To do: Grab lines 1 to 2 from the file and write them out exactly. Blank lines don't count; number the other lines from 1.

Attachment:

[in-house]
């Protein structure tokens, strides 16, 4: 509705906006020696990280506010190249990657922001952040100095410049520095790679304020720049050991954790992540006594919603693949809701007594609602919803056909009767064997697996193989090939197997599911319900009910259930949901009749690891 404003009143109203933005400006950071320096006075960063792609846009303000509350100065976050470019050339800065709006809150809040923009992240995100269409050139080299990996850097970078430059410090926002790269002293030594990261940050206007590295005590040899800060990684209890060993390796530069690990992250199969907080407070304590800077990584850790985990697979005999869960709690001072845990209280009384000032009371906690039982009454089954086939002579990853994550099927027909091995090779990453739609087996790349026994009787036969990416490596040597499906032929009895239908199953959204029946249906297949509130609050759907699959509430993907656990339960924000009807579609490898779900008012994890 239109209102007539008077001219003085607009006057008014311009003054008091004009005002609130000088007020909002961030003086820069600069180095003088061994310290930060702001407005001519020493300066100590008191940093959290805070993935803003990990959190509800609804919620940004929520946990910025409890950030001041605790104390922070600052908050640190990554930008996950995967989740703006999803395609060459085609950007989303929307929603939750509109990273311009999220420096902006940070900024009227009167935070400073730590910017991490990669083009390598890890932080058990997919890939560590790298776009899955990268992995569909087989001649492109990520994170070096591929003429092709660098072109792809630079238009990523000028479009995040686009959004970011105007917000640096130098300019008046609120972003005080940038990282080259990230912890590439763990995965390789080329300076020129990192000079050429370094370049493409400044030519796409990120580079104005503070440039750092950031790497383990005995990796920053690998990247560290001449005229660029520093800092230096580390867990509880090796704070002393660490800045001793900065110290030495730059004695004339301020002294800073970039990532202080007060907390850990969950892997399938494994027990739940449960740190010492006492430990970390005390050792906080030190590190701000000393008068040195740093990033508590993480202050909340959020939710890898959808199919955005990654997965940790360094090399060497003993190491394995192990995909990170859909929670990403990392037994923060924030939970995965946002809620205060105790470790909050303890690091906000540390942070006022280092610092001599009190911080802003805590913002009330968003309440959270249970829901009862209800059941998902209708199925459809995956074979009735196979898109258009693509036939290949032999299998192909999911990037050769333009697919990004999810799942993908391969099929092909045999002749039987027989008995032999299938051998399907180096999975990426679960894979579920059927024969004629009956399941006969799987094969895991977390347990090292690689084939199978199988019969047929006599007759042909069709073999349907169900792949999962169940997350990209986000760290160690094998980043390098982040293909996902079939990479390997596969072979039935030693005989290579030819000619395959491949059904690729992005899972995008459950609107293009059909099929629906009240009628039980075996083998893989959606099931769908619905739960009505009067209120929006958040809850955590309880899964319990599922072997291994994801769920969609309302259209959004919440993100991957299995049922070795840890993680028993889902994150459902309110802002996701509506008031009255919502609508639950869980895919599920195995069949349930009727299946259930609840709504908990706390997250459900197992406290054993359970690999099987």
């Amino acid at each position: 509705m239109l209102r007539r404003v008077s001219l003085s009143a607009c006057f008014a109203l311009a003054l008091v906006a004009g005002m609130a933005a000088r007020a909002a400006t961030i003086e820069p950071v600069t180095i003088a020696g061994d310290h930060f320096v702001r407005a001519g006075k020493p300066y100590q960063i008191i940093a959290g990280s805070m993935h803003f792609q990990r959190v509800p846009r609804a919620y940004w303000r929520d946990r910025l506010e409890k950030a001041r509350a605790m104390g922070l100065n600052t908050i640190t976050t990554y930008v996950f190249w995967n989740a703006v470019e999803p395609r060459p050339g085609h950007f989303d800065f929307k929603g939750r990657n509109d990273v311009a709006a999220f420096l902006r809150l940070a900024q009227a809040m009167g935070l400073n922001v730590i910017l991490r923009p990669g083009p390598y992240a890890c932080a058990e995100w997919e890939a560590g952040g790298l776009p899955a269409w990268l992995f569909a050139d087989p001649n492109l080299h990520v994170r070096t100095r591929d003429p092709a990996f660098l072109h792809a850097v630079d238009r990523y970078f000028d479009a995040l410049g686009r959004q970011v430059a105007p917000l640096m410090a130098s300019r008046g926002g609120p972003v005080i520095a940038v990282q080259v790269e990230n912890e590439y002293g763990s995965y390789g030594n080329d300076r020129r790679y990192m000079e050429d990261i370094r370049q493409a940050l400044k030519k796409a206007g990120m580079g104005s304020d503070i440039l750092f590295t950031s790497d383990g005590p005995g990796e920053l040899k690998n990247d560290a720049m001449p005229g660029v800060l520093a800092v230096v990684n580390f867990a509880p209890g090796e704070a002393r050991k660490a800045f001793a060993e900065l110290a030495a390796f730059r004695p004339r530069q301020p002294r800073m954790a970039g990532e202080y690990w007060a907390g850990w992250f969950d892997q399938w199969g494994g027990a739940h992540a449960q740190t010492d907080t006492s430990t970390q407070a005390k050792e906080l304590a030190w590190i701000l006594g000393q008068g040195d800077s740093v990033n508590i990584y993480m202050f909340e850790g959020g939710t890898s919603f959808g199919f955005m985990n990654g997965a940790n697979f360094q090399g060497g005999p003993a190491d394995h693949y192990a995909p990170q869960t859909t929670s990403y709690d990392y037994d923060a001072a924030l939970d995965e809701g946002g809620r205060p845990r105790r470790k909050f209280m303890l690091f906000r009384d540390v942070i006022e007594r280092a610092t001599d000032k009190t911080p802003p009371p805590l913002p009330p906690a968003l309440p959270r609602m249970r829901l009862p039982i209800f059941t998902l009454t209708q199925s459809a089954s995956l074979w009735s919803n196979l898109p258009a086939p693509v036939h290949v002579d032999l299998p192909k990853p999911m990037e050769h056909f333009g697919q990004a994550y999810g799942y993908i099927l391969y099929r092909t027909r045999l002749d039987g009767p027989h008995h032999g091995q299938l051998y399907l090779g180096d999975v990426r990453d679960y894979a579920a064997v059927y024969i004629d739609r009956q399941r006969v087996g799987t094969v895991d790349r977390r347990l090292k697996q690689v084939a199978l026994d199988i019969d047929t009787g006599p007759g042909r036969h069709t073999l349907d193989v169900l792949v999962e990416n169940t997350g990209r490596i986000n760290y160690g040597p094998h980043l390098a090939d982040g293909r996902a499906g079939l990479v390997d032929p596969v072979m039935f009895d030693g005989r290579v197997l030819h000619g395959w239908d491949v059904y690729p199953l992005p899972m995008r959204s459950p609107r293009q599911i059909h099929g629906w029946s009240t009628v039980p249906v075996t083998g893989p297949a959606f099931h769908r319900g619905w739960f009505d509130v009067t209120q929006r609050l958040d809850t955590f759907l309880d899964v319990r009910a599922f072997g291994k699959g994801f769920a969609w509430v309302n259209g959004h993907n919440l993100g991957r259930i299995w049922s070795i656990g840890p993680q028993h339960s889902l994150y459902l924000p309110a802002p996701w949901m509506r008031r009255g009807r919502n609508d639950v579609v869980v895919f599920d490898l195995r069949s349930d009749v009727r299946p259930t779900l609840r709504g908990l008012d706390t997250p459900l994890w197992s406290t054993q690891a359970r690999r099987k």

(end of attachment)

[in-house]
């Protein structure tokens, strides 16, 4: 509705906006020696990280506010190249990657922001952040100095410049520095790679304020720049050991954790992540006594919603693949809701007594609602919803056909009767064997697996193989090939197997599911319900009910259930949901009749690891 404003009143109203933005400006950071320096006075960063792609846009303000509350100065976050470019050339800065709006809150809040923009992240995100269409050139080299990996850097970078430059410090926002790269002293030594990261940050206007590295005590040899800060990684209890060993390796530069690990992250199969907080407070304590800077990584850790985990697979005999869960709690001072845990209280009384000032009371906690039982009454089954086939002579990853994550099927027909091995090779990453739609087996790349026994009787036969990416490596040597499906032929009895239908199953959204029946249906297949509130609050759907699959509430993907656990339960924000009807579609490898779900008012994890 239109209102007539008077001219003085607009006057008014311009003054008091004009005002609130000088007020909002961030003086820069600069180095003088061994310290930060702001407005001519020493300066100590008191940093959290805070993935803003990990959190509800609804919620940004929520946990910025409890950030001041605790104390922070600052908050640190990554930008996950995967989740703006999803395609060459085609950007989303929307929603939750509109990273311009999220420096902006940070900024009227009167935070400073730590910017991490990669083009390598890890932080058990997919890939560590790298776009899955990268992995569909087989001649492109990520994170070096591929003429092709660098072109792809630079238009990523000028479009995040686009959004970011105007917000640096130098300019008046609120972003005080940038990282080259990230912890590439763990995965390789080329300076020129990192000079050429370094370049493409400044030519796409990120580079104005503070440039750092950031790497383990005995990796920053690998990247560290001449005229660029520093800092230096580390867990509880090796704070002393660490800045001793900065110290030495730059004695004339301020002294800073970039990532202080007060907390850990969950892997399938494994027990739940449960740190010492006492430990970390005390050792906080030190590190701000000393008068040195740093990033508590993480202050909340959020939710890898959808199919955005990654997965940790360094090399060497003993190491394995192990995909990170859909929670990403990392037994923060924030939970995965946002809620205060105790470790909050303890690091906000540390942070006022280092610092001599009190911080802003805590913002009330968003309440959270249970829901009862209800059941998902209708199925459809995956074979009735196979898109258009693509036939290949032999299998192909999911990037050769333009697919990004999810799942993908391969099929092909045999002749039987027989008995032999299938051998399907180096999975990426679960894979579920059927024969004629009956399941006969799987094969895991977390347990090292690689084939199978199988019969047929006599007759042909069709073999349907169900792949999962169940997350990209986000760290160690094998980043390098982040293909996902079939990479390997596969072979039935030693005989290579030819000619395959491949059904690729992005899972995008459950609107293009059909099929629906009240009628039980075996083998893989959606099931769908619905739960009505009067209120929006958040809850955590309880899964319990599922072997291994994801769920969609309302259209959004919440993100991957299995049922070795840890993680028993889902994150459902309110802002996701509506008031009255919502609508639950869980895919599920195995069949349930009727299946259930609840709504908990706390997250459900197992406290054993359970690999099987």